R. Sabine: Competence examination for students

High school graduation and its diploma should require passing a competence examination. That should motivate students and teachers and produce graduates who are literate, numerate and employable.

That would be challenging for students and educators, but why would we want less for our children?

Unfortunately, it is the nature of public education that a competence examination has certainly already been considered and, equally certain, to have been rejected, but why?

In May of this year, and in their junior year, 60 percent of Lewiston’s class of 2014 failed to score proficient or better when they took their SAT. For those who would prefer to deny or dismiss the SAT results, we also know that nearly 50 percent of the high school graduates from the class of 2012, after enrolling at the community college and based upon placement testing, had to take a remedial course.

Summer school will, of course, be necessary for those unable to pass the competence examination. That would include more than half of Lewiston’s class of 2014 and many members from the classes of 2015, 2016 and 2017.

This is where common sense must step forward. Wouldn’t it make better sense for high school students to take a competence examination, or the placement test, while they are in high school, where their shortcomings can be corrected, instead of waiting until they enter community college and have to pay for non-credit remedial courses?

Otherwise, we can only pray for the community college to terminate placement testing.

Richard Sabine, Lewiston

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Comments

ERNEST LABBE's picture

SAT's are useless

SAT's are useless, wait until I explain before you take my head off. At class day in 1963 at Oxford Hills high School I recieved the Maine teachers award in math based on my SAT score in math. To say advanced math was my best subject in high school would be a joke. I struggled to average a D grade for the four years of hig school math. So how did this happen? Because I test well and can pick the best answer from four possible answers. There were a lot of much smarter kids than I that scored far below me. Why because some people do not do well in standard type tests.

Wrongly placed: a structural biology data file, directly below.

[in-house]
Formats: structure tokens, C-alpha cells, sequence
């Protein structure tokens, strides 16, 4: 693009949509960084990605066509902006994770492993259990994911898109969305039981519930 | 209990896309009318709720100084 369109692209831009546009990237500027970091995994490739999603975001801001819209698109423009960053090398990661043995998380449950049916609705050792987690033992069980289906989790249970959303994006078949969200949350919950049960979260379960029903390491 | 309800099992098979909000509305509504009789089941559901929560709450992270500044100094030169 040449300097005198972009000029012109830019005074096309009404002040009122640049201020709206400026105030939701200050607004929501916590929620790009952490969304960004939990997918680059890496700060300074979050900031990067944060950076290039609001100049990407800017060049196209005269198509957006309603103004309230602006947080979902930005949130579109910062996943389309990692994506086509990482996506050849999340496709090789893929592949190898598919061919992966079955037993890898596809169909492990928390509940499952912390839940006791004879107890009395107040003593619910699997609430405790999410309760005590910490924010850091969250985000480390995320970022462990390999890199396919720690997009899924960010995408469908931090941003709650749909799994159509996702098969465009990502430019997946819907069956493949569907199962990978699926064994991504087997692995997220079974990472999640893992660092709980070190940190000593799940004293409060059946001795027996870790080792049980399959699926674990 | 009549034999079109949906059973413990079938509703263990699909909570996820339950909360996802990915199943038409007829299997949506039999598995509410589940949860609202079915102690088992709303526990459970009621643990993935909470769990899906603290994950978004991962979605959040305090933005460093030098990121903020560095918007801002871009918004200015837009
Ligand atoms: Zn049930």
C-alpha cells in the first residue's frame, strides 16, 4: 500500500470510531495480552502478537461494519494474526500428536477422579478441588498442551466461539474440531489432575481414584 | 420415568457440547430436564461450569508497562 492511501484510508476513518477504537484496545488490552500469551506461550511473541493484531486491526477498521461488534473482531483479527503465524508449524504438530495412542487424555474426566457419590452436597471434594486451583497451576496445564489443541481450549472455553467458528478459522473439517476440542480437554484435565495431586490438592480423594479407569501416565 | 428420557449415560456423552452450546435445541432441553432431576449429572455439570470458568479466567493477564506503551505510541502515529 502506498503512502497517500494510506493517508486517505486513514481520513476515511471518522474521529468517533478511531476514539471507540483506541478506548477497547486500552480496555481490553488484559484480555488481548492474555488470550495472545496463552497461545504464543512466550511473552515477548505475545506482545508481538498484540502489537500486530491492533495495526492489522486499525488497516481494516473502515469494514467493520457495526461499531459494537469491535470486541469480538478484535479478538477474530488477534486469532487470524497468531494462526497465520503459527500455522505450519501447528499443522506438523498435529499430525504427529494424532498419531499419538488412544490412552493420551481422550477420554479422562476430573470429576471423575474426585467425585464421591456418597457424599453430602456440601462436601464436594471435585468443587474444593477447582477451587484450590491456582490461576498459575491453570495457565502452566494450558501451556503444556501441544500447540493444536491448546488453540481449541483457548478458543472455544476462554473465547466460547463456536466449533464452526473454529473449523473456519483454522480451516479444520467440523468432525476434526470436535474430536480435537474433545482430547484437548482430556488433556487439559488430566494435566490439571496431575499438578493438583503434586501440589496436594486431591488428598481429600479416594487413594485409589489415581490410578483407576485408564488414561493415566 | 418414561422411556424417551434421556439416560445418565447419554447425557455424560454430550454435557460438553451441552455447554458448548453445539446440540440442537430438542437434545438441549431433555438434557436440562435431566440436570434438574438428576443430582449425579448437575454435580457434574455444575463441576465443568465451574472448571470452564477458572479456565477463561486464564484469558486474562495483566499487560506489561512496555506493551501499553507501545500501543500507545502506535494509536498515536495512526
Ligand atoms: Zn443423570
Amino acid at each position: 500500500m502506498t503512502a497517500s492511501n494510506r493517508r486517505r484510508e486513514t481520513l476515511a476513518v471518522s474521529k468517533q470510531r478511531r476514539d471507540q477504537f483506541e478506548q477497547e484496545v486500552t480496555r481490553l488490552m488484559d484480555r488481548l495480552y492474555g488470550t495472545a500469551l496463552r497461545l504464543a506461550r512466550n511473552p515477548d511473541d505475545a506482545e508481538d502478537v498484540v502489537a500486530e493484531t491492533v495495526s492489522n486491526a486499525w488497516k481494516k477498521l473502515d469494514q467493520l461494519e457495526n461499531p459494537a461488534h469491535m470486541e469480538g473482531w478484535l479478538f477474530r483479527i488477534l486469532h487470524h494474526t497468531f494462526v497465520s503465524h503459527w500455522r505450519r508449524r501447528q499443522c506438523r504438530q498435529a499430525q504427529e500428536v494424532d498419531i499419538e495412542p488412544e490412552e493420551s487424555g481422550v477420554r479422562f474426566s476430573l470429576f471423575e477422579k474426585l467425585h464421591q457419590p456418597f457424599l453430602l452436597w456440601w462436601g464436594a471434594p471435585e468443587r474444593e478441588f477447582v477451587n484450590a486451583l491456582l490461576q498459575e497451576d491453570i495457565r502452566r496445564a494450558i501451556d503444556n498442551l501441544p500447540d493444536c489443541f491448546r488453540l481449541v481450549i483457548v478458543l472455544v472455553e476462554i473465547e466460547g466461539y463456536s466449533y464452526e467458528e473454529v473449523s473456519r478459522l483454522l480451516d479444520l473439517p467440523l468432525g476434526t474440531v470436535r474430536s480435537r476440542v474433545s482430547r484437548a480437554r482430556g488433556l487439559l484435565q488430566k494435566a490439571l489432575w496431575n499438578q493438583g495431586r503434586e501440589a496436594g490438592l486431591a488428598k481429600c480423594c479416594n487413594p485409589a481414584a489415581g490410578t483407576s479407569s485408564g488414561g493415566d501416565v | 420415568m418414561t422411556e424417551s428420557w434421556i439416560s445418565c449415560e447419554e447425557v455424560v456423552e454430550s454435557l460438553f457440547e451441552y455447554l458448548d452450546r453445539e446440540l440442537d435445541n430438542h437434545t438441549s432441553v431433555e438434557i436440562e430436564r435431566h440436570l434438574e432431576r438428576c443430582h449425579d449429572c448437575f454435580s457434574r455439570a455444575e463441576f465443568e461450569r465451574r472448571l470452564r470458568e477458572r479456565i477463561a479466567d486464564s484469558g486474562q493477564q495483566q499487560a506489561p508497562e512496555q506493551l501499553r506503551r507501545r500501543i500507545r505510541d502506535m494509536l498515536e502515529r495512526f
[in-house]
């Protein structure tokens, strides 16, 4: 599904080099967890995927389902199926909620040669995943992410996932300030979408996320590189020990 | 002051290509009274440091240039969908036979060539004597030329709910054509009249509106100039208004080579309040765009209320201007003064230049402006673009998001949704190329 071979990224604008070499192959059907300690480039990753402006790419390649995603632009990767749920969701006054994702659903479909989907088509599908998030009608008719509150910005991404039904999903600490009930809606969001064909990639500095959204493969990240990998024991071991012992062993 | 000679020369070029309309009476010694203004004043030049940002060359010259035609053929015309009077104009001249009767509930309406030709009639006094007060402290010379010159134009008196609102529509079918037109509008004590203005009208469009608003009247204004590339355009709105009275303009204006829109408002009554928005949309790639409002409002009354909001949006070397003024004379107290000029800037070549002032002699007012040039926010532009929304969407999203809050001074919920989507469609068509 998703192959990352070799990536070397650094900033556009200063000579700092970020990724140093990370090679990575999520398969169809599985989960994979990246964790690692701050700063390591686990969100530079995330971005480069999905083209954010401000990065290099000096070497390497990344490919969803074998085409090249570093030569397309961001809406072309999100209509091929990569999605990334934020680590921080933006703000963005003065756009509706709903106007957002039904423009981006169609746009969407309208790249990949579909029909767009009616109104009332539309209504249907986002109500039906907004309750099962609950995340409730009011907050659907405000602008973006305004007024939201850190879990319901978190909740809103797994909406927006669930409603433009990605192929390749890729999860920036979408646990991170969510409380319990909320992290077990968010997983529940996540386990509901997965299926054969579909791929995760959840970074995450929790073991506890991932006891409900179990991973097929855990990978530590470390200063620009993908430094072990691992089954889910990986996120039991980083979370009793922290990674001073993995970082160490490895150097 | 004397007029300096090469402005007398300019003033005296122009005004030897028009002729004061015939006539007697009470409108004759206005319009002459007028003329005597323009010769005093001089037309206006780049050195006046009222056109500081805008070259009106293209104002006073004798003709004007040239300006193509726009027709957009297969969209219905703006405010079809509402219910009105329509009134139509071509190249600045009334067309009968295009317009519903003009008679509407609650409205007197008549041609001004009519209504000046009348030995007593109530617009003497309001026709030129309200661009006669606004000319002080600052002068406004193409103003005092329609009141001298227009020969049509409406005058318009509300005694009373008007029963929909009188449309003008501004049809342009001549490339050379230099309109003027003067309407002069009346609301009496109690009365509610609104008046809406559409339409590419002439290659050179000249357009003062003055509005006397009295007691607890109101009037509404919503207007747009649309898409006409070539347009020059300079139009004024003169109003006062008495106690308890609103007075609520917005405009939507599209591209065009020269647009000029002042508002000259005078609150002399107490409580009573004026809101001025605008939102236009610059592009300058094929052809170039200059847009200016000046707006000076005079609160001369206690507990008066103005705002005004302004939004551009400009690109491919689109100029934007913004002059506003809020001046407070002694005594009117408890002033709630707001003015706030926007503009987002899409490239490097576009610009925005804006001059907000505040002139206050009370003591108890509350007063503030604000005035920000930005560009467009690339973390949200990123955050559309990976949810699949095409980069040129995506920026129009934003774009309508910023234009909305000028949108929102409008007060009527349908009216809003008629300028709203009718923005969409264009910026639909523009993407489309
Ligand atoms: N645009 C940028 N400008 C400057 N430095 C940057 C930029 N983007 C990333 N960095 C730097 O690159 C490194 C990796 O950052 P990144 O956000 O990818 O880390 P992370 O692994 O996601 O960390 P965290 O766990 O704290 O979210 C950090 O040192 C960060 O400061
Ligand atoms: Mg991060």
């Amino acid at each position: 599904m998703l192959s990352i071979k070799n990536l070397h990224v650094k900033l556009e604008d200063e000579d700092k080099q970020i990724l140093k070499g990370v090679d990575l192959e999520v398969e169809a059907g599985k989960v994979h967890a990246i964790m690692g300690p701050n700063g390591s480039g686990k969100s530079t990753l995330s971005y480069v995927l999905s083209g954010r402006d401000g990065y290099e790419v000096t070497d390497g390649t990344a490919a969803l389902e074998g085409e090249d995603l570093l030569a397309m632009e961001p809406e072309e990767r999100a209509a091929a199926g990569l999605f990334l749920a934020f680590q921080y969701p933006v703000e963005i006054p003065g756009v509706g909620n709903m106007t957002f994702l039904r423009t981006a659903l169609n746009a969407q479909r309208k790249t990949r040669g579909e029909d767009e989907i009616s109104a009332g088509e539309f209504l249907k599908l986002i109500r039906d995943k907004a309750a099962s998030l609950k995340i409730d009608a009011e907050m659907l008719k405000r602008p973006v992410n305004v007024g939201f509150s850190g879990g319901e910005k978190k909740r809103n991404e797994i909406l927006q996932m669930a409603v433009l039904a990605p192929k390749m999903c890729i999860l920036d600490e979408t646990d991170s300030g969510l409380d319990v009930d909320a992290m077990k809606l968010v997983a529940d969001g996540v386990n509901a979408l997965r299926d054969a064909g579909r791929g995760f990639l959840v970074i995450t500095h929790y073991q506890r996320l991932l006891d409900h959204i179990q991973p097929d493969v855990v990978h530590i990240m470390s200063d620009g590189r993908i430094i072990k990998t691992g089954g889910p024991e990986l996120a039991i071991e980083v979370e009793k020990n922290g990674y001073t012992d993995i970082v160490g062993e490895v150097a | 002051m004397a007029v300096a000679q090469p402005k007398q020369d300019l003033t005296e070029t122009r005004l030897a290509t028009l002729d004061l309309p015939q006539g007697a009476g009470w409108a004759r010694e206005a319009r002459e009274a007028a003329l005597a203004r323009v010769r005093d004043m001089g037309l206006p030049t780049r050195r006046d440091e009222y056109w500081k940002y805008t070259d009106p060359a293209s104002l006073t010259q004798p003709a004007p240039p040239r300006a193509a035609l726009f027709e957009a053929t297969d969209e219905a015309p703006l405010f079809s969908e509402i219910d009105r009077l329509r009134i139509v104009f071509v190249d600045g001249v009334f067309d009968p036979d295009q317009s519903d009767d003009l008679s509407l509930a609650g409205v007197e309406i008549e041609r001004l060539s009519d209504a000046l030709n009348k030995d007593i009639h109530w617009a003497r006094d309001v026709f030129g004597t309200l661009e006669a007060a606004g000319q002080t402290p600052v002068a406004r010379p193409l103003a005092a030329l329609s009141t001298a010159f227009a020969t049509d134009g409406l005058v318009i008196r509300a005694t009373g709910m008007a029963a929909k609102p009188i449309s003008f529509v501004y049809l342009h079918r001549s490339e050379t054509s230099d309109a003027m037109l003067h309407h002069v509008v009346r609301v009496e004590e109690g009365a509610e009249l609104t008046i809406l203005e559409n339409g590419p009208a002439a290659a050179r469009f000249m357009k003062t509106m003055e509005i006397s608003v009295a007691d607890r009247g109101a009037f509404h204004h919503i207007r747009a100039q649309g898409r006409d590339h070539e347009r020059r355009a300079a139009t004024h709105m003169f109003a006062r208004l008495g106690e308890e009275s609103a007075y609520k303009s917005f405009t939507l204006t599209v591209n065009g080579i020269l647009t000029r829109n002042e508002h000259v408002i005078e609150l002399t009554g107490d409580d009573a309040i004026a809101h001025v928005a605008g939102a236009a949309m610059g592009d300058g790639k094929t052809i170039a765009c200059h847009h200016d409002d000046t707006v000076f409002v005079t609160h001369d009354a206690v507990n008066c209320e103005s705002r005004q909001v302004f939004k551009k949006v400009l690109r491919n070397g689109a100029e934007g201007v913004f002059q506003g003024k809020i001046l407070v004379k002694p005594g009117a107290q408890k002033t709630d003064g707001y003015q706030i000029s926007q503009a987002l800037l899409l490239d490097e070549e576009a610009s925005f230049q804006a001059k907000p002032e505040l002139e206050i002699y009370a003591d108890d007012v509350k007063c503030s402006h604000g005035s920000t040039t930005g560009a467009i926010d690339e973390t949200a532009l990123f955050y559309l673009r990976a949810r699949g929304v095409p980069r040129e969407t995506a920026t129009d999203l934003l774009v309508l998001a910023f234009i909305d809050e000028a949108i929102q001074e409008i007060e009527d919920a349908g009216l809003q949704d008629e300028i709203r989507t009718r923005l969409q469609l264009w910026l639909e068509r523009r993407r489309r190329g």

I will not even try to come up with a solution to the testing problem. By my own admission I am not smart enough to come up with an answer.

 's picture

I received "The Harvard Book

I received "The Harvard Book Award" based on my SAT scores and a presumed love of books. For crying out loud, I was 17. The books I loved were known as one-handed literature. The award got me an automatic jump to near the head of the line for applications. Harvard wisely suggested I look elsewhere.

DONALD FERLAND's picture

Maybe instead of a competency

Maybe instead of a competency test or any other standardized test we should let the teachers teach. Let the students learn. And get the government to actually fund education in the way that Maine people voted for. You cannot compare Lewiston SAT results to other schools that do not have the diverse population. You need to take ALL aspects into consideration and standardized tests have always been unfair...at one point it was unfair to girls, now it is also unfair to the ELL students. There was a time when the SAT was only for those planning on going into college, now it is required for all, even those that have no interest in furthering their education.

MARK GRAVEL's picture

A senior who cannot pass a

A senior who cannot pass a competency test perhaps needs more schooling. A senior, by definition, is preparing to exit school, so the teachers should have already taught The cry of "let the teachers teach" really has no relevancy for the senior.